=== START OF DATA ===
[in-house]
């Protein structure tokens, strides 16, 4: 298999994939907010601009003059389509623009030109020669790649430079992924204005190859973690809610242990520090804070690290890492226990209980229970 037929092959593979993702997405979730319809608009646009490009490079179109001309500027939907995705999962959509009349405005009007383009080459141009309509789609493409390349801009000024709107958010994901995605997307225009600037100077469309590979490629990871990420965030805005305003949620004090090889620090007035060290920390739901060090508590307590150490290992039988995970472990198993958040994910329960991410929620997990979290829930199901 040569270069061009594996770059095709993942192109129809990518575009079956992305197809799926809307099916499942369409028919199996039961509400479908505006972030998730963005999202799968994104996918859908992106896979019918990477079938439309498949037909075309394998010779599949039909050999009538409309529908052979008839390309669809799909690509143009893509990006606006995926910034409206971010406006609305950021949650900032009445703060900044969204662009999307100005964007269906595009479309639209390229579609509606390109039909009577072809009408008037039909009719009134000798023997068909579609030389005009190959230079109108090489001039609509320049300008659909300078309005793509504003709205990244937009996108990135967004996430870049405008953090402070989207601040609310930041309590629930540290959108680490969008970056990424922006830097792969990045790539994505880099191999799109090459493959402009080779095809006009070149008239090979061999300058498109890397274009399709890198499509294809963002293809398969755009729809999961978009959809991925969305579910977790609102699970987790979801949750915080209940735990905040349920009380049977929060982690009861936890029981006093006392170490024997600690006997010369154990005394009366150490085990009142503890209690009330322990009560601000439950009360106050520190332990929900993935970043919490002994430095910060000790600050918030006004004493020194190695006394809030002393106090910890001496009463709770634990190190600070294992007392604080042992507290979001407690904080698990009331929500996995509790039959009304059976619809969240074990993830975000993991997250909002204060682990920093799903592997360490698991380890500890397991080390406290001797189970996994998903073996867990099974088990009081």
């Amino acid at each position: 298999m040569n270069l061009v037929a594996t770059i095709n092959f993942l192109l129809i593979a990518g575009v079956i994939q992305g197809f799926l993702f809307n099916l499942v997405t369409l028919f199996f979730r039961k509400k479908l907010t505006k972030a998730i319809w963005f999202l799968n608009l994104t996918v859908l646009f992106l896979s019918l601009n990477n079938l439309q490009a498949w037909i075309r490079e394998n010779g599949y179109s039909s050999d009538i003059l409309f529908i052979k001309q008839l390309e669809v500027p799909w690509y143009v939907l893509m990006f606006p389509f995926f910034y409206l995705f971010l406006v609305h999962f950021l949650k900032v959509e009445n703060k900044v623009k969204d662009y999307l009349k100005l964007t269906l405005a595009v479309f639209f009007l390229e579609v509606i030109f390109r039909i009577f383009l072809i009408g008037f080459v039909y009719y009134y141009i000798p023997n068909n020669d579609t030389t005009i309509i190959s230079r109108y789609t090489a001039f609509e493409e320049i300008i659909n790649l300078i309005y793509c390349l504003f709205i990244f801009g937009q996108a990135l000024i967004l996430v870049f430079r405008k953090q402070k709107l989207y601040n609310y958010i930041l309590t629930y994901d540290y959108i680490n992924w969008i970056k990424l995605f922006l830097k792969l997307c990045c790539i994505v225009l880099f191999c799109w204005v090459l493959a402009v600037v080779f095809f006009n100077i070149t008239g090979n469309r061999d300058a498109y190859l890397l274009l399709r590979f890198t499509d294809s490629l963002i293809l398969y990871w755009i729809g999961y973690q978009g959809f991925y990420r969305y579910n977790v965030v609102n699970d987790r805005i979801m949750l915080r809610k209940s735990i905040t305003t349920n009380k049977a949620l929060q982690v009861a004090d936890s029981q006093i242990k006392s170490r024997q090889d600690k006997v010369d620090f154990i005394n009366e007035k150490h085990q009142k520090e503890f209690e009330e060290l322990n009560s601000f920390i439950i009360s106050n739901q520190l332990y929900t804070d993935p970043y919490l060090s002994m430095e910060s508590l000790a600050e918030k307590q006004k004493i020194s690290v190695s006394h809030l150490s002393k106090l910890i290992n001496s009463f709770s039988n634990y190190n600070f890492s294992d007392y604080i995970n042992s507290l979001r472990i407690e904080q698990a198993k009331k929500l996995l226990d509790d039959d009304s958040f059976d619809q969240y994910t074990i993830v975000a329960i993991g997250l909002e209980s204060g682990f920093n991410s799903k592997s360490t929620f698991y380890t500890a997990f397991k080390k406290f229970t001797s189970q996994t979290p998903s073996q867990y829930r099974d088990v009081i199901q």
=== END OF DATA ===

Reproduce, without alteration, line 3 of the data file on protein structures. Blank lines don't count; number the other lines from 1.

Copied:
């Amino acid at each position: 298999m040569n270069l061009v037929a594996t770059i095709n092959f993942l192109l129809i593979a990518g575009v079956i994939q992305g197809f799926l993702f809307n099916l499942v997405t369409l028919f199996f979730r039961k509400k479908l907010t505006k972030a998730i319809w963005f999202l799968n608009l994104t996918v859908l646009f992106l896979s019918l601009n990477n079938l439309q490009a498949w037909i075309r490079e394998n010779g599949y179109s039909s050999d009538i003059l409309f529908i052979k001309q008839l390309e669809v500027p799909w690509y143009v939907l893509m990006f606006p389509f995926f910034y409206l995705f971010l406006v609305h999962f950021l949650k900032v959509e009445n703060k900044v623009k969204d662009y999307l009349k100005l964007t269906l405005a595009v479309f639209f009007l390229e579609v509606i030109f390109r039909i009577f383009l072809i009408g008037f080459v039909y009719y009134y141009i000798p023997n068909n020669d579609t030389t005009i309509i190959s230079r109108y789609t090489a001039f609509e493409e320049i300008i659909n790649l300078i309005y793509c390349l504003f709205i990244f801009g937009q996108a990135l000024i967004l996430v870049f430079r405008k953090q402070k709107l989207y601040n609310y958010i930041l309590t629930y994901d540290y959108i680490n992924w969008i970056k990424l995605f922006l830097k792969l997307c990045c790539i994505v225009l880099f191999c799109w204005v090459l493959a402009v600037v080779f095809f006009n100077i070149t008239g090979n469309r061999d300058a498109y190859l890397l274009l399709r590979f890198t499509d294809s490629l963002i293809l398969y990871w755009i729809g999961y973690q978009g959809f991925y990420r969305y579910n977790v965030v609102n699970d987790r805005i979801m949750l915080r809610k209940s735990i905040t305003t349920n009380k049977a949620l929060q982690v009861a004090d936890s029981q006093i242990k006392s170490r024997q090889d600690k006997v010369d620090f154990i005394n009366e007035k150490h085990q009142k520090e503890f209690e009330e060290l322990n009560s601000f920390i439950i009360s106050n739901q520190l332990y929900t804070d993935p970043y919490l060090s002994m430095e910060s508590l000790a600050e918030k307590q006004k004493i020194s690290v190695s006394h809030l150490s002393k106090l910890i290992n001496s009463f709770s039988n634990y190190n600070f890492s294992d007392y604080i995970n042992s507290l979001r472990i407690e904080q698990a198993k009331k929500l996995l226990d509790d039959d009304s958040f059976d619809q969240y994910t074990i993830v975000a329960i993991g997250l909002e209980s204060g682990f920093n991410s799903k592997s360490t929620f698991y380890t500890a997990f397991k080390k406290f229970t001797s189970q996994t979290p998903s073996q867990y829930r099974d088990v009081i199901q």